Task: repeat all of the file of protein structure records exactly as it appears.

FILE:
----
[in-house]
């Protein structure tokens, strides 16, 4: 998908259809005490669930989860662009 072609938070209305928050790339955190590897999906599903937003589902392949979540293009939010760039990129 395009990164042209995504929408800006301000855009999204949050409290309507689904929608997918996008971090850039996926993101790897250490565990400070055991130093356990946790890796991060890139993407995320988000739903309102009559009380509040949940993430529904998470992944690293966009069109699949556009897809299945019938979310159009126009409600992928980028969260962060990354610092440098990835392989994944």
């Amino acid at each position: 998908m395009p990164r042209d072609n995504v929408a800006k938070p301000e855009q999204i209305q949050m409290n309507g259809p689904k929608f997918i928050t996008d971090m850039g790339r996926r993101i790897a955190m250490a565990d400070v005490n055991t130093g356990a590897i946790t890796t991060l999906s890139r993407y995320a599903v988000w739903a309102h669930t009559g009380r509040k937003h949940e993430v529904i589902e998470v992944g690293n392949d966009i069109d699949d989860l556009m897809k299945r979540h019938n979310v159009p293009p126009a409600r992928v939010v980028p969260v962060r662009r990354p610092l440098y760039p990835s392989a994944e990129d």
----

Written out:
[in-house]
């Protein structure tokens, strides 16, 4: 998908259809005490669930989860662009 072609938070209305928050790339955190590897999906599903937003589902392949979540293009939010760039990129 395009990164042209995504929408800006301000855009999204949050409290309507689904929608997918996008971090850039996926993101790897250490565990400070055991130093356990946790890796991060890139993407995320988000739903309102009559009380509040949940993430529904998470992944690293966009069109699949556009897809299945019938979310159009126009409600992928980028969260962060990354610092440098990835392989994944």
């Amino acid at each position: 998908m395009p990164r042209d072609n995504v929408a800006k938070p301000e855009q999204i209305q949050m409290n309507g259809p689904k929608f997918i928050t996008d971090m850039g790339r996926r993101i790897a955190m250490a565990d400070v005490n055991t130093g356990a590897i946790t890796t991060l999906s890139r993407y995320a599903v988000w739903a309102h669930t009559g009380r509040k937003h949940e993430v529904i589902e998470v992944g690293n392949d966009i069109d699949d989860l556009m897809k299945r979540h019938n979310v159009p293009p126009a409600r992928v939010v980028p969260v962060r662009r990354p610092l440098y760039p990835s392989a994944e990129d």